Watts, RichardIntroductionsecondary authorsome editionsconfirmed
Wood, E. R.Introductionsecondary authorsome editionsconfirmed
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A small upper bedroom in the home of Reverend Samuel Parris, Salem, Massachusetts, in the spring of the year 1692.
A Note on the Historical Accuracy of This Play

This play is not history in the sense in which the word is used by the academic historian.
PROCTOR: I have trouble enough without I come five mile to hear him preach only hellfire and bloody damnation. Take it to heart, Mr. Parris. There are many others who stay away from church these days because you hardly ever mention God any more.
PARRIS: There is a party in this church. I am not blind; there is a faction and a party.

PROCTOR: Against you?
PUTNAM: Against him and all authority.
PROCTOR: Why, then I must find it and join it.
PARRIS. Why could there not have been poppets hid where no one ever saw them?

PROCOTR. There might also be a dragon with five legs in my house, but no one has ever seen it.
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Book description
Arthur Miller's, The Cucible, is a play that is based on the tragic event in history of the Salem Witch Trials in Salem, Massachusetts. Presenting the themes of right and wrong, truth and decit, and prejudice and accepance, The Crucible causes its readers to reflect on their own morals and standards along with informing them of a terrible moment in America's past where many innocent people lost their lives. I really enjoyed this book; and the ideas and challenges it presents seem to be very valuable and insighful.
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Amazon.com Product Description (ISBN 0142437336, Paperback)

Based on historical people and real events, Arthur Miller's play uses the destructive power of socially sanctioned violence unleashed by the rumors of witchcraft as a powerful parable about McCarthyism.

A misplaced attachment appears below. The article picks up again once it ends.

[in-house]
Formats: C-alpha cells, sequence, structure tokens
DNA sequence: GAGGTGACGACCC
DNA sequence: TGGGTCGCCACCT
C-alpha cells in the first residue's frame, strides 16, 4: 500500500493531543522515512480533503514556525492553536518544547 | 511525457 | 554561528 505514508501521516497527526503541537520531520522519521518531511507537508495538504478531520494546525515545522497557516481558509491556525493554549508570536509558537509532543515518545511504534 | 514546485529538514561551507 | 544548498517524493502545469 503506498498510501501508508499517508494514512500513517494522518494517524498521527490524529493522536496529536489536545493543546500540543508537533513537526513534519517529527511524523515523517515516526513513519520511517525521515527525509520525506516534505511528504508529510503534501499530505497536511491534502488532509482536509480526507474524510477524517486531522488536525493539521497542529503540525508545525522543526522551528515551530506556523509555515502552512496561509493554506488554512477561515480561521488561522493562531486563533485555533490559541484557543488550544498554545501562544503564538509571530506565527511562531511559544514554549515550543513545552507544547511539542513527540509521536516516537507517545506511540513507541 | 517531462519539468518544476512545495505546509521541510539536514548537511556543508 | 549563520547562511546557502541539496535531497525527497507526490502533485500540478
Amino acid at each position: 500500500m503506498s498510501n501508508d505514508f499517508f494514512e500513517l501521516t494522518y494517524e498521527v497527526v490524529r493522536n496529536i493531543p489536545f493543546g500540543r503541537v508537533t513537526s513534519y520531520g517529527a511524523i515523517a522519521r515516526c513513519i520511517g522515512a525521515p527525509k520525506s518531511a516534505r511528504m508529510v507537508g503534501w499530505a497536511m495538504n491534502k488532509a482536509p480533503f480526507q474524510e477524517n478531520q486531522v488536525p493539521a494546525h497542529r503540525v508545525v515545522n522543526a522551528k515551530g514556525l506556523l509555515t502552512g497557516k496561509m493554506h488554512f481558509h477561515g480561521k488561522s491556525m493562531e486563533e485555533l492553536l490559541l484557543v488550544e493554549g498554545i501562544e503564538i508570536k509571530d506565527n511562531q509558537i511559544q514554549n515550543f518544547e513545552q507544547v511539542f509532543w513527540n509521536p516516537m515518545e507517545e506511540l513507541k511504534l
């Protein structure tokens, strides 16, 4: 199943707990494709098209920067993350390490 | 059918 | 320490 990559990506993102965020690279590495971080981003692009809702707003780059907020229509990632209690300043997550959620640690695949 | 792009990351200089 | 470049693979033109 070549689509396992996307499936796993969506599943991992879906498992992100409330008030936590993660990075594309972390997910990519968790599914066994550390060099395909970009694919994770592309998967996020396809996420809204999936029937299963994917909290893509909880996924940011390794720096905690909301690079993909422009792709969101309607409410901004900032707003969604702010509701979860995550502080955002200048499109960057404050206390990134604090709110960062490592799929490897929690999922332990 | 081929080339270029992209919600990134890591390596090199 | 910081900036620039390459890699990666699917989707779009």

(retrieved from Amazon Thu, 12 Mar 2015 18:08:08 -0400)

(see all 8 descriptions)

"I believe that the reader will discover here the essential nature of one of the strangest and most awful chapters in human history," Arthur Miller wrote in an introduction to The Crucible, his classic play about the witch-hunts and trials in seventeenth-century Salem, Massachusetts. Based on historical people and real events, Miller's drama is a searing portrait of a community engulfed by hysteria. In the rigid theocracy of Salem, rumors that women are practicing witchcraft galvanize the town's most basic fears and suspicions; and when a young girl accuses Elizabeth Proctor of being a witch, self-righteous church leaders and townspeople insist that Elizabeth be brought to trial. The ruthlessness of the prosecutors and the eagerness of neighbor to testify against neighbor brilliantly illuminate the destructive power of socially sanctioned violence. Written in 1953, The Crucible is a mirror Miller uses to reflect the anti-communist hysteria inspired by Senator Joseph McCarthy's witch-hunts in the United States. Within the text itself, Miller contemplates the parallels, writing: "Political opposition ... is given an inhumane overlay, which then justifies the abrogation of all normally applied customs of civilized behavior. A political policy is equated with moral right, and opposition to it meets with diabolical malevolence."… (more)

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An edition of this book was published by Penguin Australia.